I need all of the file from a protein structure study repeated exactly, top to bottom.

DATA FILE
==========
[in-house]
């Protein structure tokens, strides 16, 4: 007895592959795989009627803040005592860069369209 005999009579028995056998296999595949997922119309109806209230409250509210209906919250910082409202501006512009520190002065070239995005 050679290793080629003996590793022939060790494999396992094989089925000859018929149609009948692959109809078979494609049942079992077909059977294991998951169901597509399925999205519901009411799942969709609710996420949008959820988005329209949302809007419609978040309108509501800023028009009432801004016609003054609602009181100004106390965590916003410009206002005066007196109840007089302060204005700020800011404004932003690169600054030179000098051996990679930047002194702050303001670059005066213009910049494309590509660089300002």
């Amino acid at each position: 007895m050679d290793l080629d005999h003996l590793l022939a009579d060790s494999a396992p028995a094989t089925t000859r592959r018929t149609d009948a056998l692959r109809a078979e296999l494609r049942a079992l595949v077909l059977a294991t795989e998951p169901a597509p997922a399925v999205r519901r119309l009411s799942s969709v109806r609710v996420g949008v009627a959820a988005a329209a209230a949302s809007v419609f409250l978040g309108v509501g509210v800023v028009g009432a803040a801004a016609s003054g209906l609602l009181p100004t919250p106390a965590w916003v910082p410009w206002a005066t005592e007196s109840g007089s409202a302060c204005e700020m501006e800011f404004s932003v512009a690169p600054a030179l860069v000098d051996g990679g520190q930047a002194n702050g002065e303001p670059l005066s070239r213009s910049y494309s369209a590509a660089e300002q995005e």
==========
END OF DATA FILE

[in-house]
């Protein structure tokens, strides 16, 4: 007895592959795989009627803040005592860069369209 005999009579028995056998296999595949997922119309109806209230409250509210209906919250910082409202501006512009520190002065070239995005 050679290793080629003996590793022939060790494999396992094989089925000859018929149609009948692959109809078979494609049942079992077909059977294991998951169901597509399925999205519901009411799942969709609710996420949008959820988005329209949302809007419609978040309108509501800023028009009432801004016609003054609602009181100004106390965590916003410009206002005066007196109840007089302060204005700020800011404004932003690169600054030179000098051996990679930047002194702050303001670059005066213009910049494309590509660089300002």
């Amino acid at each position: 007895m050679d290793l080629d005999h003996l590793l022939a009579d060790s494999a396992p028995a094989t089925t000859r592959r018929t149609d009948a056998l692959r109809a078979e296999l494609r049942a079992l595949v077909l059977a294991t795989e998951p169901a597509p997922a399925v999205r519901r119309l009411s799942s969709v109806r609710v996420g949008v009627a959820a988005a329209a209230a949302s809007v419609f409250l978040g309108v509501g509210v800023v028009g009432a803040a801004a016609s003054g209906l609602l009181p100004t919250p106390a965590w916003v910082p410009w206002a005066t005592e007196s109840g007089s409202a302060c204005e700020m501006e800011f404004s932003v512009a690169p600054a030179l860069v000098d051996g990679g520190q930047a002194n702050g002065e303001p670059l005066s070239r213009s910049y494309s369209a590509a660089e300002q995005e």